A diketopyrrolopyrrole dye-based dyad on a porous TiO2 photoanode for solar-driven water oxidation†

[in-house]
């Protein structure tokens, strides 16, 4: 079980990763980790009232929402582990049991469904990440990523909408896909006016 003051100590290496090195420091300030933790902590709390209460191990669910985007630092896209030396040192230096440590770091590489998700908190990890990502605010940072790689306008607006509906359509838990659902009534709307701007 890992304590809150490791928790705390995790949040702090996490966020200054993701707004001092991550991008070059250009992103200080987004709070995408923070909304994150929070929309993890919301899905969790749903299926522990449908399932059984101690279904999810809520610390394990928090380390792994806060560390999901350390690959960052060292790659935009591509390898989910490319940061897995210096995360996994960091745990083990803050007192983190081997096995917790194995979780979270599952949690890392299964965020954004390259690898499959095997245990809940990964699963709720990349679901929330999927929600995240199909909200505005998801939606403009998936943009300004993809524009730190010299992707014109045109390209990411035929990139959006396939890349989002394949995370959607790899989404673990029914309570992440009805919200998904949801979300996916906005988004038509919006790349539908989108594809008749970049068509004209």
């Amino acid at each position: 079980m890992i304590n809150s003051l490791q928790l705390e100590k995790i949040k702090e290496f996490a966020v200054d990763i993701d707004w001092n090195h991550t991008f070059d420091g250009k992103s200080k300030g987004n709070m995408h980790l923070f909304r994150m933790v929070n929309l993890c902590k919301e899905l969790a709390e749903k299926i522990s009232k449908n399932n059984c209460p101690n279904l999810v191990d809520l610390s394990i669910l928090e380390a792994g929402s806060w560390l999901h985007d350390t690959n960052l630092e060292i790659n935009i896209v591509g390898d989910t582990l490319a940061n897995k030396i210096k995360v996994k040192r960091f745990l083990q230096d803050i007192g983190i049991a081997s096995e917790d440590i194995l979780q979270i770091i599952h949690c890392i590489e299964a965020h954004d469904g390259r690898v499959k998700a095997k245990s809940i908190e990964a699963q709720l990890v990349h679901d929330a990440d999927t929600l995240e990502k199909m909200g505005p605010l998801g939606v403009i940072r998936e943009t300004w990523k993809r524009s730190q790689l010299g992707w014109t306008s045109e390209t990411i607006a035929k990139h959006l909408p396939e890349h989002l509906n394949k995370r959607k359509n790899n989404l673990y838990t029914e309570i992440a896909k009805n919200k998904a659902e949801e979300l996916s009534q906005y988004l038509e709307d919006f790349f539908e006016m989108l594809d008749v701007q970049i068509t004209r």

Dye-sensitised photoanodes modified with a water oxidation catalyst allow for solar-driven O2 evolution in photoelectrochemical cells. However, organic chromophores are generally considered unsuitable to drive the thermodynamically demanding water oxidation reaction, mainly due to their lack of stability upon photoexcitation. Here, the synthesis of a dyad photocatalyst (DPP-Ru) consisting of a diketopyrrolopyrrole chromophore (DPPdye) and ruthenium-based water oxidation catalyst (RuWOC) is described. The DPP-Ru dyad features a cyanoacrylic acid anchoring group for immobilisation on metal oxides, strong absorption in the visible region of the electromagnetic spectrum, and photoinduced hole transfer from the dye to the catalyst unit. Immobilisation of the dyad on a mesoporous TiO2 scaffold was optimised, including the use of a TiCl4 pretreatment method as well as employing chenodeoxycholic acid as a co-adsorbent, and the assembled dyad-sensitised photoanode achieved O2 evolution using visible light (100 mW cm−2, AM 1.5G, λ > 420 nm). An initial photocurrent of 140 μA cm−2 was generated in aqueous electrolyte solution (pH 5.6) under an applied potential of +0.2 V vs. NHE. The production of O2 has been confirmed by controlled potential electrolysis with a faradaic efficiency of 44%. This study demonstrates that metal-free dyes are suitable light absorbers in dyadic systems for the assembly of water oxidising photoanodes.
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